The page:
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THIS Guy Is Brave, Donald Trump; All Hail Ray Beltran

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THIS Guy Is Brave, Donald Trump; All Hail Ray Beltran

I saw the other day that Donald Trump had lauded his ex campaign chair, Paul Manafort, for being brave, for showing courage, as he soaked up the understanding that a jury said “guilty” on 8 counts against him.

Tax fraud, authorities said the man who’d become accustomed to working behind the scenes magic on Republican political campiagns committed…and Trump said the guy was “brave,” for not as he heard that jurors deemed him guilty on 8 of 18 counts.

Brave, huh?

Strange adjective the current White House inhabitant used. But we in the US have become accustomed to that from him.

Many of us try and fail, very often, at steering our minds away from the goings on in DC, and the hourly utterings from the ex real estate magnate, by paying attention to the goings on in the sweet science. I tried and failed again as I was reading up on what Ray Beltran said Thursday at a press conference in Glendale, Arizona, ahead of the Saturday Top Rank card, portions of which will run on ESPN.

Beltran holds the WBO 135 pound title, and will be challenged by Puerto Rican Jose Pedraza.

“Now I have the belt and people see me as a champion. But before that, I already felt like a champion. It's good to get recognition from the boxing world, but like I said before, I don't feel different. Things have changed around me, but I'm still the same guy. I'm a contender. I'm the underdog,” the 35-7-1 native of Mexico said.

“Once you get the world title, there are new challenges. You're always looking for the best challenges out there, and now I have a very important fight against a very difficult and tough opponent. In my mind, I don't get overconfident. I get confident, but not overconfident.”

All that makes sense…

And then he spoke more and my mind pinballed between the fight game, and the other stuff that people are taking in and wrestling with in America.

“In 1996, I came to the United States illegally,” the Arizona resident stated. “I did it, not because I wanted to, but because I had to. Thanks to that, I'm making my dream come true. I want to dedicate this fight to all of the immigrants all over the world, especially to my Mexican people. I represent them with so much pride. Just to show the world that we don't come to commit no crime. We come here to get a better future for our family. I represent that. I represent the truth.”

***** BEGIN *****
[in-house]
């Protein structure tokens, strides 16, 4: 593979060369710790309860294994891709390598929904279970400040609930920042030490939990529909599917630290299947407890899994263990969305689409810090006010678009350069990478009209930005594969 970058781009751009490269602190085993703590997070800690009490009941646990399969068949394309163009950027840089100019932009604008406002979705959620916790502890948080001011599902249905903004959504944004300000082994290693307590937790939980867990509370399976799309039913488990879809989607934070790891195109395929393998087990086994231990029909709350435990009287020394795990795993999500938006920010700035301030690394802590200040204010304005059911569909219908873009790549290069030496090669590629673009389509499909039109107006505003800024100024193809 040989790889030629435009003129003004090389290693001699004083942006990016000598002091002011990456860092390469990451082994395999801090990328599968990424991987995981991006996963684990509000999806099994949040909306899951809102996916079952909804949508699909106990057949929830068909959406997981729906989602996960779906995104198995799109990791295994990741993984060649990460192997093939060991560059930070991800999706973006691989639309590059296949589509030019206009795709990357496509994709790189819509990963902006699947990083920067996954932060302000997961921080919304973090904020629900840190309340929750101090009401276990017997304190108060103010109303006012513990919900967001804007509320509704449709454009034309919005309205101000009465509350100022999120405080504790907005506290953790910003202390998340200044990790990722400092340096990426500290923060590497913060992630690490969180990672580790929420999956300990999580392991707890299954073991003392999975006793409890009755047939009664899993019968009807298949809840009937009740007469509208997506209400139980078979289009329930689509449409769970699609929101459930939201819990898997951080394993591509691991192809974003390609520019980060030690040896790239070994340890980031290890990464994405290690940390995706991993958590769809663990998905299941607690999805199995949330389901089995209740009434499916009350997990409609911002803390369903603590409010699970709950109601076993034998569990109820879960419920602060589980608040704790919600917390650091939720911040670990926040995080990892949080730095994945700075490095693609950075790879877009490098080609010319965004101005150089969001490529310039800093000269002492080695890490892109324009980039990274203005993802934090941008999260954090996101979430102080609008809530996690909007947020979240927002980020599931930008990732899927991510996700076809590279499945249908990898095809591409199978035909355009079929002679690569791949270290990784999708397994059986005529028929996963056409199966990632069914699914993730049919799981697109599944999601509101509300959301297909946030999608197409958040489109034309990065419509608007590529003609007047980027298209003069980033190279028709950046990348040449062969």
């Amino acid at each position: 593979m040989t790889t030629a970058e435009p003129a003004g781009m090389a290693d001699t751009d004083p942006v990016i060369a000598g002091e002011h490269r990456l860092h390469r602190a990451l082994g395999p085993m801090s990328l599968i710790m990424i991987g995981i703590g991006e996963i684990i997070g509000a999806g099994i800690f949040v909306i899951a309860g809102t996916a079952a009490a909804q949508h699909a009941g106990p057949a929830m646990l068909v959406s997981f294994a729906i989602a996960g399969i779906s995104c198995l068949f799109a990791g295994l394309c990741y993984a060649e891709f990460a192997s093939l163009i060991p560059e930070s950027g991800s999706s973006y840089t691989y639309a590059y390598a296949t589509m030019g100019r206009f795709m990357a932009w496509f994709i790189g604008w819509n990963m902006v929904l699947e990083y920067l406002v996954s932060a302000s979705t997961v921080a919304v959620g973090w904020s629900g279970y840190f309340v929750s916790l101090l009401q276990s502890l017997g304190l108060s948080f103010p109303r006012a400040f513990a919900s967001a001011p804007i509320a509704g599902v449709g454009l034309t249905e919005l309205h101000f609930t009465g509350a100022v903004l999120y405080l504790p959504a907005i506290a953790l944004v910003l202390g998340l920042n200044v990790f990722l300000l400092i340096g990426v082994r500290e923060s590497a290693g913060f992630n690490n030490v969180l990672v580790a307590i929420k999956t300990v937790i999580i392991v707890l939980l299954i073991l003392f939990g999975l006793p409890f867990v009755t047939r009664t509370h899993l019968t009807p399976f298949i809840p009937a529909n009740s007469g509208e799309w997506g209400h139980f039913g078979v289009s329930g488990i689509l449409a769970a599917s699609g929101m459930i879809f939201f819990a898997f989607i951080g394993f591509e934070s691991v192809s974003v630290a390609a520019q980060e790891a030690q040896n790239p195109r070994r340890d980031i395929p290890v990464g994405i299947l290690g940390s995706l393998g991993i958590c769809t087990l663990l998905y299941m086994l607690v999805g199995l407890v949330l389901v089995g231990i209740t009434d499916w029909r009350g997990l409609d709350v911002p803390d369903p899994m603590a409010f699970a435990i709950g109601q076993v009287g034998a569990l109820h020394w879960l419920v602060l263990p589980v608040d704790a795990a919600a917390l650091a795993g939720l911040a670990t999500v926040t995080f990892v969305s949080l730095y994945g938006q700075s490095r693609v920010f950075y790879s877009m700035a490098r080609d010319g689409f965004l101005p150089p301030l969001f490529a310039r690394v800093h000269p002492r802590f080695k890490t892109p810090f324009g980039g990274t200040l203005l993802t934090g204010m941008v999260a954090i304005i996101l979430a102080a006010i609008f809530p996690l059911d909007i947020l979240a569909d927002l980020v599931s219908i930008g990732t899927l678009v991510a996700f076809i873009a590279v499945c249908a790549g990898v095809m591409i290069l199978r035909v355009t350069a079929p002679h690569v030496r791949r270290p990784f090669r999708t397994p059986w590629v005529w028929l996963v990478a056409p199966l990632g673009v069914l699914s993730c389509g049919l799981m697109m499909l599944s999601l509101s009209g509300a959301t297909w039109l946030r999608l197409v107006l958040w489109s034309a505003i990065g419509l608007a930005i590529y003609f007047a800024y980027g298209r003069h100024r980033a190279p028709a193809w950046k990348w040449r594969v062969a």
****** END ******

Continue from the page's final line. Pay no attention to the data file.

Risky business Beltran is in, and maybe even riskier still is his admitting that he came into the US illegally. Even if you do a good job avoiding real news, you are probably aware that this administration is making it a priority to clamp down on those entering America off the books. Even if they come from horror zones, where lawlessness makes existence an endurance test, no matter. Border patrols have been instructed that there is zero tolerance for off-the- books immigration, and are rebutting attempts by visitors seeking to gain asylum. And, yes, that has meant separating babies from their moms and dads, in a bid to get the word out that the US means business and will not adhere to past practices which factored in basic tenets of civility and an aversion to inhumane methods.

And what is Beltran's status, re: his citizenship? “He’s filed all his documents,” his manager Steven Feder told NYF.  “He will be receiving his work permit and his travel permit in the next few weeks. Then he will have his standard one on one  interview with Immigration, then a few months later he will receive his green card. We are very close to done. Just a matter of the waiting game.”

 

So… on Saturday night, I confess, I will be rooting for Beltran, who is fighting for the betterment of himself, and his family, and in fact others who came to this nation from a place where they felt unsafe, or hopeless or destined for a brutal and premature ending. He may have come here “illegally” but the perseverance he’s shown as a prize fighter, and the character he shows in bravely sharing his history makes him a better man and American than any number of people who seek to fire up their base by throwing them anti-immigrant red-meat feedings, and allowing them to focus their dissatisfaction with life on a convenient scapegoat, or those who approve of the anti-immigrant push.

Editor/publisher Michael Woods got addicted to boxing in 1990, when Buster Douglas shocked the world with his demolition of the thought to be impregnable Mike Tyson. The Brooklyn-based journalist Woods has covered the sport since then, for ESPN The Magazine, ESPN.com, ESPN New York, RING, and he was editor of TheSweetScience.com from 2007-2015. Woods is also an accomplished blow by blow and color man, having done work for Top Rank, DiBella Entertainment, EPIX, and for Facebook Fightnight Live since 2017. He now does work for PROBOX TV, the first truly global boxing network.